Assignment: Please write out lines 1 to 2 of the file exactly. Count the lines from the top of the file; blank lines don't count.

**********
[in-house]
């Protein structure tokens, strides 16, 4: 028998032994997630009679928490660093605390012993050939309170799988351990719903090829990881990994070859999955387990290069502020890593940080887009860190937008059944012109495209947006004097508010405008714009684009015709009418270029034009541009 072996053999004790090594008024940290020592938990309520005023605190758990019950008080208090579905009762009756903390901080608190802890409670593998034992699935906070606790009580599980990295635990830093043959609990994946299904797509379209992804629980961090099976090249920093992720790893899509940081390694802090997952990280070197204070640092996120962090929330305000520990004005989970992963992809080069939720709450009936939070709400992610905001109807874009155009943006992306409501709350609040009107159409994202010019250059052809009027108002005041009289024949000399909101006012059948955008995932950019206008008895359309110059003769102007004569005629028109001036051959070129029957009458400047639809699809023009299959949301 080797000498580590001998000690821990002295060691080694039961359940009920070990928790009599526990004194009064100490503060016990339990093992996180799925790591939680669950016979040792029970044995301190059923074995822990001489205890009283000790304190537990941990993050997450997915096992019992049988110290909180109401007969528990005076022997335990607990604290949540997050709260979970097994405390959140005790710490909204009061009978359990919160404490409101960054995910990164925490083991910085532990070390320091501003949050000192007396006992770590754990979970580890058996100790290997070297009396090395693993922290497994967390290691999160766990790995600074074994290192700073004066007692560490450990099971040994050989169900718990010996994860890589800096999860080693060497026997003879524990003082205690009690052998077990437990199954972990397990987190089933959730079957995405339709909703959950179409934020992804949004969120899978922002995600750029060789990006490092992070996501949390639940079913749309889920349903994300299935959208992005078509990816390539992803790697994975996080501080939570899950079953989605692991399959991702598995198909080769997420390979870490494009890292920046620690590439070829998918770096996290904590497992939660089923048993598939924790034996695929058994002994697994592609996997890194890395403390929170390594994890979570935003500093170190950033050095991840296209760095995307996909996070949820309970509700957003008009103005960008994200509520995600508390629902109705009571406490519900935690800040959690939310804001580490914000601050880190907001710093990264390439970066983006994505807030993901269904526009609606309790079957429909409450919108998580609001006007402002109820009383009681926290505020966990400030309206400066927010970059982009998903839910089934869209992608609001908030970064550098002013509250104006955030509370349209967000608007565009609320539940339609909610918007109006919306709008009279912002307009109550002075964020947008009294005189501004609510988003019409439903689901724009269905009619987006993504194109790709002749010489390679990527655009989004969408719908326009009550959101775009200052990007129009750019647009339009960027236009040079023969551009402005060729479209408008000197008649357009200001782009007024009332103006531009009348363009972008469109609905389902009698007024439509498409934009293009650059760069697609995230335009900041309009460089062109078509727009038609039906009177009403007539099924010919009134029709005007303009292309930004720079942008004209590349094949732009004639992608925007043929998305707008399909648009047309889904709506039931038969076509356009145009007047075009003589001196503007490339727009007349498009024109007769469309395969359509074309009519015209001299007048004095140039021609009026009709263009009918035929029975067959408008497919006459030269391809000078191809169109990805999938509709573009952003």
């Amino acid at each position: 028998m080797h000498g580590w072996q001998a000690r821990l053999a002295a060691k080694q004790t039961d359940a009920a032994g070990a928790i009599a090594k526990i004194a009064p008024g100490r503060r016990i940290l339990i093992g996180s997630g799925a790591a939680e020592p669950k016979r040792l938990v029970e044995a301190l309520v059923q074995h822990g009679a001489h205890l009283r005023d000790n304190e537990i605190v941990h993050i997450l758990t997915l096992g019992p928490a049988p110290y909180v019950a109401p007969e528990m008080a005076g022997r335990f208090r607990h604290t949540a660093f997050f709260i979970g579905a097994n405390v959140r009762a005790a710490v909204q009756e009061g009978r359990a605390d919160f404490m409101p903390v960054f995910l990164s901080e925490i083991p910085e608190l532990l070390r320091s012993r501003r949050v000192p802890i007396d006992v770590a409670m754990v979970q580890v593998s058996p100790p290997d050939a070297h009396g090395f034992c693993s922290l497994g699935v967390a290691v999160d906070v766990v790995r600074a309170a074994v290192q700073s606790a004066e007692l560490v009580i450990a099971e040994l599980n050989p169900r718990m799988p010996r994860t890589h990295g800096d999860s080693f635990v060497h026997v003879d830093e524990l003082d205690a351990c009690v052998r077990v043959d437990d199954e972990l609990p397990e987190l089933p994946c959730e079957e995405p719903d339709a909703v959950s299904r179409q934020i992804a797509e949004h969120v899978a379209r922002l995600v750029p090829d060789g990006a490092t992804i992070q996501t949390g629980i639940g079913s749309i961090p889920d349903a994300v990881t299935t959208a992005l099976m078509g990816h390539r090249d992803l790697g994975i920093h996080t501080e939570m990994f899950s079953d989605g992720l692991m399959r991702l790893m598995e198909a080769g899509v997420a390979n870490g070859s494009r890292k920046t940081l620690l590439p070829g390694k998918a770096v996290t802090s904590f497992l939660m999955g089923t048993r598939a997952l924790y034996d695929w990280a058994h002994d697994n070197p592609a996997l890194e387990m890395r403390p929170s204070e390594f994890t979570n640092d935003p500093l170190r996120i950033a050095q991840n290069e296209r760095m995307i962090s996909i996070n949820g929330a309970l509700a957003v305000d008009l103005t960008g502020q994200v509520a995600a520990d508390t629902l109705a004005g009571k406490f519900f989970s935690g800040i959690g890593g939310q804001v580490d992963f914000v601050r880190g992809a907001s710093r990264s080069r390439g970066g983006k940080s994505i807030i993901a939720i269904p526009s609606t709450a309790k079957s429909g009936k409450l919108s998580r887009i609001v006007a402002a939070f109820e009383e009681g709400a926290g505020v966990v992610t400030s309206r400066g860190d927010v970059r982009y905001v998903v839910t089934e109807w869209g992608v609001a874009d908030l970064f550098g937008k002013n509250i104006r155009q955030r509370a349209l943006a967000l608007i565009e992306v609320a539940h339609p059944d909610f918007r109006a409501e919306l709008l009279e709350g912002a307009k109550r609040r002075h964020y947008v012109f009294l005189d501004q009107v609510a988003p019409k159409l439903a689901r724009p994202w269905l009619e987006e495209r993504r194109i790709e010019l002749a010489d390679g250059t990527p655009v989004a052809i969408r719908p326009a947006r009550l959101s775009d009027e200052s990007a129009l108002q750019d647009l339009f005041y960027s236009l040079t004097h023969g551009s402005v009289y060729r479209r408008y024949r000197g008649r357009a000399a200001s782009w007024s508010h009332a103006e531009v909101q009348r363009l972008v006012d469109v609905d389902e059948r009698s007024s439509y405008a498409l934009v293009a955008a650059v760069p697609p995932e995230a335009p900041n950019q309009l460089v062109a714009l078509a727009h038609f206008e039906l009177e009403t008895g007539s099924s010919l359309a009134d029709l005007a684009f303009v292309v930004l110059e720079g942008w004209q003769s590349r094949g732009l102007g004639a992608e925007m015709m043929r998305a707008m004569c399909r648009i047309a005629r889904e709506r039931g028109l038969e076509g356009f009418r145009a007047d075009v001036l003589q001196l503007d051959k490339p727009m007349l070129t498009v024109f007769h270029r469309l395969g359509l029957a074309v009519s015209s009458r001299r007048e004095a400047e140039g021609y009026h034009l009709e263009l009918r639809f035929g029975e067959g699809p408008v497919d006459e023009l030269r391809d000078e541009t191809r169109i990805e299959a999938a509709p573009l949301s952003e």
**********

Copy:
[in-house]
């Protein structure tokens, strides 16, 4: 028998032994997630009679928490660093605390012993050939309170799988351990719903090829990881990994070859999955387990290069502020890593940080887009860190937008059944012109495209947006004097508010405008714009684009015709009418270029034009541009 072996053999004790090594008024940290020592938990309520005023605190758990019950008080208090579905009762009756903390901080608190802890409670593998034992699935906070606790009580599980990295635990830093043959609990994946299904797509379209992804629980961090099976090249920093992720790893899509940081390694802090997952990280070197204070640092996120962090929330305000520990004005989970992963992809080069939720709450009936939070709400992610905001109807874009155009943006992306409501709350609040009107159409994202010019250059052809009027108002005041009289024949000399909101006012059948955008995932950019206008008895359309110059003769102007004569005629028109001036051959070129029957009458400047639809699809023009299959949301 080797000498580590001998000690821990002295060691080694039961359940009920070990928790009599526990004194009064100490503060016990339990093992996180799925790591939680669950016979040792029970044995301190059923074995822990001489205890009283000790304190537990941990993050997450997915096992019992049988110290909180109401007969528990005076022997335990607990604290949540997050709260979970097994405390959140005790710490909204009061009978359990919160404490409101960054995910990164925490083991910085532990070390320091501003949050000192007396006992770590754990979970580890058996100790290997070297009396090395693993922290497994967390290691999160766990790995600074074994290192700073004066007692560490450990099971040994050989169900718990010996994860890589800096999860080693060497026997003879524990003082205690009690052998077990437990199954972990397990987190089933959730079957995405339709909703959950179409934020992804949004969120899978922002995600750029060789990006490092992070996501949390639940079913749309889920349903994300299935959208992005078509990816390539992803790697994975996080501080939570899950079953989605692991399959991702598995198909080769997420390979870490494009890292920046620690590439070829998918770096996290904590497992939660089923048993598939924790034996695929058994002994697994592609996997890194890395403390929170390594994890979570935003500093170190950033050095991840296209760095995307996909996070949820309970509700957003008009103005960008994200509520995600508390629902109705009571406490519900935690800040959690939310804001580490914000601050880190907001710093990264390439970066983006994505807030993901269904526009609606309790079957429909409450919108998580609001006007402002109820009383009681926290505020966990400030309206400066927010970059982009998903839910089934869209992608609001908030970064550098002013509250104006955030509370349209967000608007565009609320539940339609909610918007109006919306709008009279912002307009109550002075964020947008009294005189501004609510988003019409439903689901724009269905009619987006993504194109790709002749010489390679990527655009989004969408719908326009009550959101775009200052990007129009750019647009339009960027236009040079023969551009402005060729479209408008000197008649357009200001782009007024009332103006531009009348363009972008469109609905389902009698007024439509498409934009293009650059760069697609995230335009900041309009460089062109078509727009038609039906009177009403007539099924010919009134029709005007303009292309930004720079942008004209590349094949732009004639992608925007043929998305707008399909648009047309889904709506039931038969076509356009145009007047075009003589001196503007490339727009007349498009024109007769469309395969359509074309009519015209001299007048004095140039021609009026009709263009009918035929029975067959408008497919006459030269391809000078191809169109990805999938509709573009952003």